Revolvers for women. There’s a phrase that’s a serious misnomer. So are the phrases “1911s are too complex for women,” “best handguns for women,” and “guns for women.” Oh, “holsters for women,” too. Imagine me shaking my head right now because I totally am.
Let me bottom line it for you: guns don’t know gender. Guns are inanimate objects and no more know the gender of the finger on the trigger than they know how to talk sense to an anti. What does affect firearms use are things like hand size, experience, and application. Hand strength and arm strength can be improved upon with minimal effort in most situations – you might be surprised how many shooters use grip strengtheners and lift free weights.
I can easily list a number of shooters I know of both genders who started out barely able to rack a slide who are now competent, dedicated shooters all because they refused to give up. Yes, there are scenarios where a revolver is the only or best option, but those situations are the exception to the rule, not the norm.
I cannot reiterate enough that gender has no place in the gun world. I’m a woman. Who cares? Most of you are men. Who cares? I can tell you what truly doesn’t care. Your gun doesn’t care.
Your gun only responds to your ability to grip and run it. Your gun doesn’t care whether your plumbing is indoor or outdoor. Guns just want to have fun.
When fitting guns to shooters, go by the shooter’s hand size and overall ability. Keep in mind that those abilities can and hopefully will evolve with time and training. Remember there is more to racking a slide than muscling it back; slides should be finessed, not forced.
Revolvers can be fantastic and are certainly an option, but they shouldn’t be your immediate inclination for a new shooter, male, female, or orangutan. They can be used for concealed carry guns, but I’ll go ahead and show what some in the industry see as my younger side by saying I’d prefer to have more than five or six rounds available. I’ve carried them and will undoubtedly carry them again, but revolvers are not my favorite concealed carry guns.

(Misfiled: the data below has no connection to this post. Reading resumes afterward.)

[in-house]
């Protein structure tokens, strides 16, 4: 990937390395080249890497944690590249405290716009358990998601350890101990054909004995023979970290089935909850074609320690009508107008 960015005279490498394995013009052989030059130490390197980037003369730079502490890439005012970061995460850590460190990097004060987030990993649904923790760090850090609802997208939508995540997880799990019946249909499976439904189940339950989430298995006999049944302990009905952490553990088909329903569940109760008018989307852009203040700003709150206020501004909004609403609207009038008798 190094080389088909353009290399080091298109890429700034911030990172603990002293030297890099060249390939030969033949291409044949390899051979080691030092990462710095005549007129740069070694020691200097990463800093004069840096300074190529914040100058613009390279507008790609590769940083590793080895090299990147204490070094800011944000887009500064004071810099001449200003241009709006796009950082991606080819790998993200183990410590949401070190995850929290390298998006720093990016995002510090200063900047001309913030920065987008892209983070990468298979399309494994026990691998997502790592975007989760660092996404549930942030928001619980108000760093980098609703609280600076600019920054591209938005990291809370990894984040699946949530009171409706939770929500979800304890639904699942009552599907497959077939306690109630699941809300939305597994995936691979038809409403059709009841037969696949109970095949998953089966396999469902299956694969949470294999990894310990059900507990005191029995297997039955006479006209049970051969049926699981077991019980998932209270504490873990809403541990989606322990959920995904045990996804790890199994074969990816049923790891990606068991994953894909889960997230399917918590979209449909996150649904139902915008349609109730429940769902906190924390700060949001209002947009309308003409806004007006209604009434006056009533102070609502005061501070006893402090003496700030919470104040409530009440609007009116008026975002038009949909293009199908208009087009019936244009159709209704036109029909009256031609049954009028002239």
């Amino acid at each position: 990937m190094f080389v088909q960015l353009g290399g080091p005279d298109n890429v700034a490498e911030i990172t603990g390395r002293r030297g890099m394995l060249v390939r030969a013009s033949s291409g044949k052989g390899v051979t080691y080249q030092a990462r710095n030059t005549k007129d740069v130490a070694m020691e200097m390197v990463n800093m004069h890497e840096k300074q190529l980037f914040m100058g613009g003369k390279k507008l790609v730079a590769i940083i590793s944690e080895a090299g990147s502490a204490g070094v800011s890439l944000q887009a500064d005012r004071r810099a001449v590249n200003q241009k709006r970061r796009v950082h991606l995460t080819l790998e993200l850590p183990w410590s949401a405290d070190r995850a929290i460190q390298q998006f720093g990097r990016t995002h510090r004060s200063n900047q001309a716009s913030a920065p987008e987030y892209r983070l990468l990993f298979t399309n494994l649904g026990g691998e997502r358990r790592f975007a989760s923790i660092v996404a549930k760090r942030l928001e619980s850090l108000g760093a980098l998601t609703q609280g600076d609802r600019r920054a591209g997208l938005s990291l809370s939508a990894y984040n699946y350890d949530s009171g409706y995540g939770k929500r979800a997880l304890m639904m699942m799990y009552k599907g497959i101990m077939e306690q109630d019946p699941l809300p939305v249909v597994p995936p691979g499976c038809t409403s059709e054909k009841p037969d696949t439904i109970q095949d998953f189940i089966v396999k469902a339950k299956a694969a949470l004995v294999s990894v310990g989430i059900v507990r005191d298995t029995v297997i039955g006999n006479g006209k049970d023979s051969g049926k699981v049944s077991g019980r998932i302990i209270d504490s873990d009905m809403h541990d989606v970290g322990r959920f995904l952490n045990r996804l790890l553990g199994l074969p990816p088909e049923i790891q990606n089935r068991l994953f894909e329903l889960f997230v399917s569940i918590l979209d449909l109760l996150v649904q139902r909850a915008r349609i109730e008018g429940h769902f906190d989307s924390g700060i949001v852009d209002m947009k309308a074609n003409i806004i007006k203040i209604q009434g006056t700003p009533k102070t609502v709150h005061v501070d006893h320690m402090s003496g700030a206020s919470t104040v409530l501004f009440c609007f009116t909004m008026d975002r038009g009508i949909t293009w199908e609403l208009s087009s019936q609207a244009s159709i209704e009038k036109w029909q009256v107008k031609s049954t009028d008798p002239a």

Side note: there are those who believe revolvers are ideal for women due in large part to the idea a revolver will shoot just fine from inside a purse. First of all, don’t encourage purse carry. Explain why on-body carry is highly preferable and help the person in question find a good holster. Purse carry, bad. On-body carry, good.
Although revolvers can function a little better within the confines of a purse than a semi-auto they can still fail and still produce super-heated gases and pressure which blows apart the purse in question and burns the shooter’s hand. Try shooting some guns from inside purses – purses with random crap in them – and get back to me. Been there, done that.
The moral of the story is gender has no place with guns. The idea gender matters with guns is a fallacy. There are men and women who are shorter and slimmer just as there are both men and women who are taller and larger. Small hands and small size are not exclusive to women; there are a heck of a lot of smaller men in this industry, in fact.
Guns are often referred to as the great equalizers and they are, in more ways than one. Put us all on a range together and there would be a wide variety of skills on display, all of which could and would change with training.
Want a revolver? Get one. See revolvers as the go-to choice for women? No. So much no. All gun owners should buy the handguns best suited to their hand and grip size and overall abilities and needs.
Guns know no gender. It’s past time the gun community and industry followed their example. There’s no sisterhood, only guns. That’s what it should be about: guns (and more guns). Who’s with me?